Plane blade sharpening

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Forum topic by rut posted 07-12-2012 07:06 PM 1513 views 0 times favorited 5 replies Add to Favorites Watch
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62 posts in 2349 days

07-12-2012 07:06 PM

I recently purchased an old craftsman “smooth plane” off ebay (just to play with and learn something about planes) that is in terrific condition except for the blade. It has a few chips in the cutting edge but is otherwise in perfect shape.

What is the best way to get the chips out and resharpen this blade? I’m thinking a grinding wheel to flatten the end (to get the chips out) and then re-bevelling but I may be totally wrong.

Also, I’ve been reading up on the ‘scary sharp’ system of sharpening items. Is there a drawback to using this system vs traditional stones? Does one system hold an edge longer than another?


5 replies so far

View Don W's profile

Don W

18686 posts in 2535 days

#1 posted 07-12-2012 08:37 PM

I use a grinding wheel but if it’s not an aluminum oxide you need to go extremely slow or you will burn it. Burn it and the temper is gone. If you have a hand grinder that is best until you’ve got some practice.

Scary sharp is an ok place to start. I like my DMTs, but they are pricey. The beat system is the one that works for you, because they will all produce sharp.

-- - Collecting is an investment in the past, and the future.

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2303 posts in 2452 days

#2 posted 07-12-2012 08:55 PM

Like Don said, nothing wrong with the Scary Sharp method. I use it and my plane blades work pretty well. As for edge retention, that depends on the steel being sharpened, not so much the method that it’s sharpened with.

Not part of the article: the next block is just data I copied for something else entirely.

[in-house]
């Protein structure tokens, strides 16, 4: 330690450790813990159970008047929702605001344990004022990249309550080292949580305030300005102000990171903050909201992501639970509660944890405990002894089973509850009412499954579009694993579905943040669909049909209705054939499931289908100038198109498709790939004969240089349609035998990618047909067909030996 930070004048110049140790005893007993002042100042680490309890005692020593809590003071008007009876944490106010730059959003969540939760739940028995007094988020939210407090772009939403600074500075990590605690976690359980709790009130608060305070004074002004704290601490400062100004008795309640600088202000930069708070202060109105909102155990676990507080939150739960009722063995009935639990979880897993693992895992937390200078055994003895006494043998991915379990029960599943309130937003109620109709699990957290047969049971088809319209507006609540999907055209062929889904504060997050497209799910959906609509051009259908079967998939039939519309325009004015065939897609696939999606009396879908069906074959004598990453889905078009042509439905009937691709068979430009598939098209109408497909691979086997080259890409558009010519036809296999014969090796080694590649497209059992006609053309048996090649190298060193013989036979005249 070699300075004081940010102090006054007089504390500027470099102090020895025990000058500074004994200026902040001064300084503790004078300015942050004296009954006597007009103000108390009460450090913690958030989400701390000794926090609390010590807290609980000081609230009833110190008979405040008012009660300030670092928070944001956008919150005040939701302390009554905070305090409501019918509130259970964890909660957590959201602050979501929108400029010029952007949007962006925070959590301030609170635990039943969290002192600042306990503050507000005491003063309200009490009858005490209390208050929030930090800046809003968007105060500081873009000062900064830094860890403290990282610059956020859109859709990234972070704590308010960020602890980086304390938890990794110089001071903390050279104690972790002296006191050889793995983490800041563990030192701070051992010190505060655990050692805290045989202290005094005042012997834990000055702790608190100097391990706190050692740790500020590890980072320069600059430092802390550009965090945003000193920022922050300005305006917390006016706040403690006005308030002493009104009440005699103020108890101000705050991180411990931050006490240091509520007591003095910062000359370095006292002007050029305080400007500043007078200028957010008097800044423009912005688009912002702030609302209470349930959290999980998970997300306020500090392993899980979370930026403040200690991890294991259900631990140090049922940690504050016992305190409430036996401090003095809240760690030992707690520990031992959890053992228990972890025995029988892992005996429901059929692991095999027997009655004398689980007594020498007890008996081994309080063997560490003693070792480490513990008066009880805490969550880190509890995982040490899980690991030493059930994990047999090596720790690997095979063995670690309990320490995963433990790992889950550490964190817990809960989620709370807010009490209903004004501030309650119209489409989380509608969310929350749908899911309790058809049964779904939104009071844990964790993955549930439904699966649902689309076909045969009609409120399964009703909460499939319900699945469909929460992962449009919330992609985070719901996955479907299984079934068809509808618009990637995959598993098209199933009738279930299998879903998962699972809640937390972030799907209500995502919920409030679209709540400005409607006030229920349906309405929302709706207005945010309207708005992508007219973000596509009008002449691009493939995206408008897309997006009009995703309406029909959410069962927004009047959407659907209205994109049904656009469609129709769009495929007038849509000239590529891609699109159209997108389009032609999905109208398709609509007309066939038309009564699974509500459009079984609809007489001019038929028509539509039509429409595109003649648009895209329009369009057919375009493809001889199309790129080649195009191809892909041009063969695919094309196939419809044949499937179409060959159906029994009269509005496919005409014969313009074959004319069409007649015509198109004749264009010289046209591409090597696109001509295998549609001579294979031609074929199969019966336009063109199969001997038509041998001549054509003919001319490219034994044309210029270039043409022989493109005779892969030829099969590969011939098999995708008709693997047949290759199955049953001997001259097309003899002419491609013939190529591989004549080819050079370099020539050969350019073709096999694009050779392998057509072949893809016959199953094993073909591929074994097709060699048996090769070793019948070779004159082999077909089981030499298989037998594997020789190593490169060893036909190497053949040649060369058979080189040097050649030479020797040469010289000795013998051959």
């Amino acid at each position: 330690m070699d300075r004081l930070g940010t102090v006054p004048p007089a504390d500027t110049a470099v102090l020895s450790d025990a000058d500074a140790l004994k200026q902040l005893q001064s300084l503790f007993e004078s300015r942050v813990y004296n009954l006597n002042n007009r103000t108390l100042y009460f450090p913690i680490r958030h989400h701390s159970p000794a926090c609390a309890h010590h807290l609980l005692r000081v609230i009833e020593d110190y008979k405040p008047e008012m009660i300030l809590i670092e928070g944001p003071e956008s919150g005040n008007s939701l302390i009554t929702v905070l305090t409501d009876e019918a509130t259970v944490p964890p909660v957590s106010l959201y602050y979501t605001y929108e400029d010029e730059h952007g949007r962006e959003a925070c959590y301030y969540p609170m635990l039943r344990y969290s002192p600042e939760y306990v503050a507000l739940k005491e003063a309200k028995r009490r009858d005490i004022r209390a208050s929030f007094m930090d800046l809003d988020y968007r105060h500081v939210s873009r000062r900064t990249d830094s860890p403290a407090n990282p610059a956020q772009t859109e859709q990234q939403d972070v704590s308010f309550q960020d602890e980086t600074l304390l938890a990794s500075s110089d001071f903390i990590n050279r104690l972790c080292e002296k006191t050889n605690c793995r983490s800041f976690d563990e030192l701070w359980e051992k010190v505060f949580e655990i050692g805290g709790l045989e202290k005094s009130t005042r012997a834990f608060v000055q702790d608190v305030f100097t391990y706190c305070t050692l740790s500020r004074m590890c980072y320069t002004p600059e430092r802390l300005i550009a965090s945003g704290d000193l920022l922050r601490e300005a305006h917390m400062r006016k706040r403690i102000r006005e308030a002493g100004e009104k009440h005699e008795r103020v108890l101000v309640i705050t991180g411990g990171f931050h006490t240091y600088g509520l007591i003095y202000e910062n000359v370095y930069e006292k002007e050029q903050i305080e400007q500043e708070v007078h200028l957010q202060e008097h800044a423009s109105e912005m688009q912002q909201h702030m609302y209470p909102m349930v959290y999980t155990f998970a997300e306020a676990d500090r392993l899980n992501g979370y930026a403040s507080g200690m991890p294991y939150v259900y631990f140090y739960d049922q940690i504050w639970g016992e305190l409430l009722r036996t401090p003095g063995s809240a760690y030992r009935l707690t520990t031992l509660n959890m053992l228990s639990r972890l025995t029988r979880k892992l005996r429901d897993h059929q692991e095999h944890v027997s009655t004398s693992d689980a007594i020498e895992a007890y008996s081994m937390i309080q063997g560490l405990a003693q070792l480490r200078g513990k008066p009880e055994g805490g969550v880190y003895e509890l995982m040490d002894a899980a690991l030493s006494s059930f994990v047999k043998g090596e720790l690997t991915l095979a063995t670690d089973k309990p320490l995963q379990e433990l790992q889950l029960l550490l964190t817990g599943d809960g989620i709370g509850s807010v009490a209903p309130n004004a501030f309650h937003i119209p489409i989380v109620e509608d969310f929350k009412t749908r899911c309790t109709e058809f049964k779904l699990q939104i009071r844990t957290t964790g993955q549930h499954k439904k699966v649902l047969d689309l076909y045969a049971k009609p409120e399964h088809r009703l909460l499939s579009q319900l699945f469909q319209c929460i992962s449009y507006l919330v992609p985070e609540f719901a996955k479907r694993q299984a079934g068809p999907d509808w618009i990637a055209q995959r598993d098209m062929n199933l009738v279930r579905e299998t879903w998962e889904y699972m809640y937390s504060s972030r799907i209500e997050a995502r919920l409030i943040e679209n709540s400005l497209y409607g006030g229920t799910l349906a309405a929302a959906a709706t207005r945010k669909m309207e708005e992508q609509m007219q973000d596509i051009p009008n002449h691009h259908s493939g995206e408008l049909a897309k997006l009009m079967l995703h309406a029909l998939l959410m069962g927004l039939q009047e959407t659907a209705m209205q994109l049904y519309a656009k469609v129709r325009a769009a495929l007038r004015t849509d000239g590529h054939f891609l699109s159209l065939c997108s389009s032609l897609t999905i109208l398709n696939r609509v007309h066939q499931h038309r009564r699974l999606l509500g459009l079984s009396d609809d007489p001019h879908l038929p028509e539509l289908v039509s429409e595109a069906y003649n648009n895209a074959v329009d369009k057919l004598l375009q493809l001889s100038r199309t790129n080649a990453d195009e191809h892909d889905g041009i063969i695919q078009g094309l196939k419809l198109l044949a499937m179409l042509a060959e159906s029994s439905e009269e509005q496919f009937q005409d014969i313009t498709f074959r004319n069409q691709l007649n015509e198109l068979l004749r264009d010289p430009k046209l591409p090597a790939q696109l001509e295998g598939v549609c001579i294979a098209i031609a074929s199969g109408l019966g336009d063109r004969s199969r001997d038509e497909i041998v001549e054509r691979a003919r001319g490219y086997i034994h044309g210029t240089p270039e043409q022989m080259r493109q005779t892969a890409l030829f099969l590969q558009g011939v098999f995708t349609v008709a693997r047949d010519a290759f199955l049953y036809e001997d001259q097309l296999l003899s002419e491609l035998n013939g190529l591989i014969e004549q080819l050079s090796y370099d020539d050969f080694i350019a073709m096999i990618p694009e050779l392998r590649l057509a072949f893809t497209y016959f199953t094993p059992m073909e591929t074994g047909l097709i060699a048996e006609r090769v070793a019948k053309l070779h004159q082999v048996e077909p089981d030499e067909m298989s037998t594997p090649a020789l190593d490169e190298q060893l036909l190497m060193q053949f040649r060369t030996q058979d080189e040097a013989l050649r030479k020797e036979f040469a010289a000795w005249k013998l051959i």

-- Brian Timmons -

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19742 posts in 2650 days

#3 posted 07-12-2012 08:59 PM

on the cheap

but works

-- A Planer? I'M the planer, this is what I use

View Alexandre's profile


1417 posts in 2158 days

#4 posted 07-12-2012 09:08 PM

Fine sandpaper FTW!!!!

-- My terrible signature...

View Johnnyblot's profile


319 posts in 2243 days

#5 posted 07-12-2012 11:47 PM

The ‘holding of the edge’ is down to the (tool) steel your blade is made of. Modern blades such as A2 steel eg. Lie Nielsen plane blades are thicker (3mm) and are proportedly capable of holding their edge up to 3 times longer.
The trade off seems to be that they are more difficult to sharpen? I’ve never had this problem using Japanese waterstones.
As Don points out whatever system you choose they’ll sharpen. I think it’s more down to technique.
I GRIND the primary bevel (23* on thick blades) using a TORMEK grinder, gives you a hollow grind.. This bevel will last for many many future sharpenings. The TORMEK’s run at a slower speed and the wheel runs in a water trough to avoid overheating. They are very expensive:-( but there are other versions. One advantage is they are very easy to use. Have a look on YouTube.
However, the same thing can be achieved with a humble ‘Eclipse’ type honing guide, as used here. Just takes more effort.
Try not to get too bogged down with sharpening, it’ll boil ya head. Think of it as something you have to do to keep your tools ‘tip top’ and get back to your bench.


-- Gossamer shavings just floating around the back yard….-Bandit

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